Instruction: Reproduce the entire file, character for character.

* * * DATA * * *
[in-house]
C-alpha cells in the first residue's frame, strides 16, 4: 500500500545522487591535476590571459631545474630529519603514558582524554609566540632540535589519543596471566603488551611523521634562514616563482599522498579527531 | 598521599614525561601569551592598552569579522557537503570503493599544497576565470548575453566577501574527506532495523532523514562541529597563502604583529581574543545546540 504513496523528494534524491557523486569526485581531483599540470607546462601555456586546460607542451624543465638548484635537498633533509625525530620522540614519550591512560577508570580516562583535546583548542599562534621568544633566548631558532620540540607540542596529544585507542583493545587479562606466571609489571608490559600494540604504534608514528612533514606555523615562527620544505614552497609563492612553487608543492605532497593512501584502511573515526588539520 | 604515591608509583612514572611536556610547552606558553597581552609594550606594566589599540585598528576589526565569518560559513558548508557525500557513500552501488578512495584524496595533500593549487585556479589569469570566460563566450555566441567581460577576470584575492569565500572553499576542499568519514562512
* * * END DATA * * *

[in-house]
C-alpha cells in the first residue's frame, strides 16, 4: 500500500545522487591535476590571459631545474630529519603514558582524554609566540632540535589519543596471566603488551611523521634562514616563482599522498579527531 | 598521599614525561601569551592598552569579522557537503570503493599544497576565470548575453566577501574527506532495523532523514562541529597563502604583529581574543545546540 504513496523528494534524491557523486569526485581531483599540470607546462601555456586546460607542451624543465638548484635537498633533509625525530620522540614519550591512560577508570580516562583535546583548542599562534621568544633566548631558532620540540607540542596529544585507542583493545587479562606466571609489571608490559600494540604504534608514528612533514606555523615562527620544505614552497609563492612553487608543492605532497593512501584502511573515526588539520 | 604515591608509583612514572611536556610547552606558553597581552609594550606594566589599540585598528576589526565569518560559513558548508557525500557513500552501488578512495584524496595533500593549487585556479589569469570566460563566450555566441567581460577576470584575492569565500572553499576542499568519514562512